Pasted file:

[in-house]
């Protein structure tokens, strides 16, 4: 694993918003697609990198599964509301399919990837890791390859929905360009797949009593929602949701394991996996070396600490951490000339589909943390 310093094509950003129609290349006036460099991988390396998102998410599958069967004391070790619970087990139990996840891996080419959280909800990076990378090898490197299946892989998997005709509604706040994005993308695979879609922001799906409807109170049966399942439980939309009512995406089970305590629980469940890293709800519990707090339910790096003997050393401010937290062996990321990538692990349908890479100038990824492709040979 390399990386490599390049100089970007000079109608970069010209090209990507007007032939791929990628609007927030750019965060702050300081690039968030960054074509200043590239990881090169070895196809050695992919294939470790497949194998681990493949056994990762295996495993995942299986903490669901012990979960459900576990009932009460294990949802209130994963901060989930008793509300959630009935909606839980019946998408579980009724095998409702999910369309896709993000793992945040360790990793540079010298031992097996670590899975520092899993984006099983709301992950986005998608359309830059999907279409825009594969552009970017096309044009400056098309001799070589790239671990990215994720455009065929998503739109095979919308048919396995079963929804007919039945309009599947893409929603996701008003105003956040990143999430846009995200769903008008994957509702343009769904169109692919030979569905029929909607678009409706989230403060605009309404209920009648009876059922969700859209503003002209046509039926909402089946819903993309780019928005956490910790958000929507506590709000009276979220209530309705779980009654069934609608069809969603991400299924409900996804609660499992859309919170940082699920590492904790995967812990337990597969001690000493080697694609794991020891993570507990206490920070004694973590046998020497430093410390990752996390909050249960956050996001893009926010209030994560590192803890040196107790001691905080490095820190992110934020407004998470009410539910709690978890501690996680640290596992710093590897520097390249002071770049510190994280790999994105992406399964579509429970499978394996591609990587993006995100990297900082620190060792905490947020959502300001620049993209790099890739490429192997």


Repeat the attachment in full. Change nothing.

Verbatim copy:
[in-house]
């Protein structure tokens, strides 16, 4: 694993918003697609990198599964509301399919990837890791390859929905360009797949009593929602949701394991996996070396600490951490000339589909943390 310093094509950003129609290349006036460099991988390396998102998410599958069967004391070790619970087990139990996840891996080419959280909800990076990378090898490197299946892989998997005709509604706040994005993308695979879609922001799906409807109170049966399942439980939309009512995406089970305590629980469940890293709800519990707090339910790096003997050393401010937290062996990321990538692990349908890479100038990824492709040979 390399990386490599390049100089970007000079109608970069010209090209990507007007032939791929990628609007927030750019965060702050300081690039968030960054074509200043590239990881090169070895196809050695992919294939470790497949194998681990493949056994990762295996495993995942299986903490669901012990979960459900576990009932009460294990949802209130994963901060989930008793509300959630009935909606839980019946998408579980009724095998409702999910369309896709993000793992945040360790990793540079010298031992097996670590899975520092899993984006099983709301992950986005998608359309830059999907279409825009594969552009970017096309044009400056098309001799070589790239671990990215994720455009065929998503739109095979919308048919396995079963929804007919039945309009599947893409929603996701008003105003956040990143999430846009995200769903008008994957509702343009769904169109692919030979569905029929909607678009409706989230403060605009309404209920009648009876059922969700859209503003002209046509039926909402089946819903993309780019928005956490910790958000929507506590709000009276979220209530309705779980009654069934609608069809969603991400299924409900996804609660499992859309919170940082699920590492904790995967812990337990597969001690000493080697694609794991020891993570507990206490920070004694973590046998020497430093410390990752996390909050249960956050996001893009926010209030994560590192803890040196107790001691905080490095820190992110934020407004998470009410539910709690978890501690996680640290596992710093590897520097390249002071770049510190994280790999994105992406399964579509429970499978394996591609990587993006995100990297900082620190060792905490947020959502300001620049993209790099890739490429192997």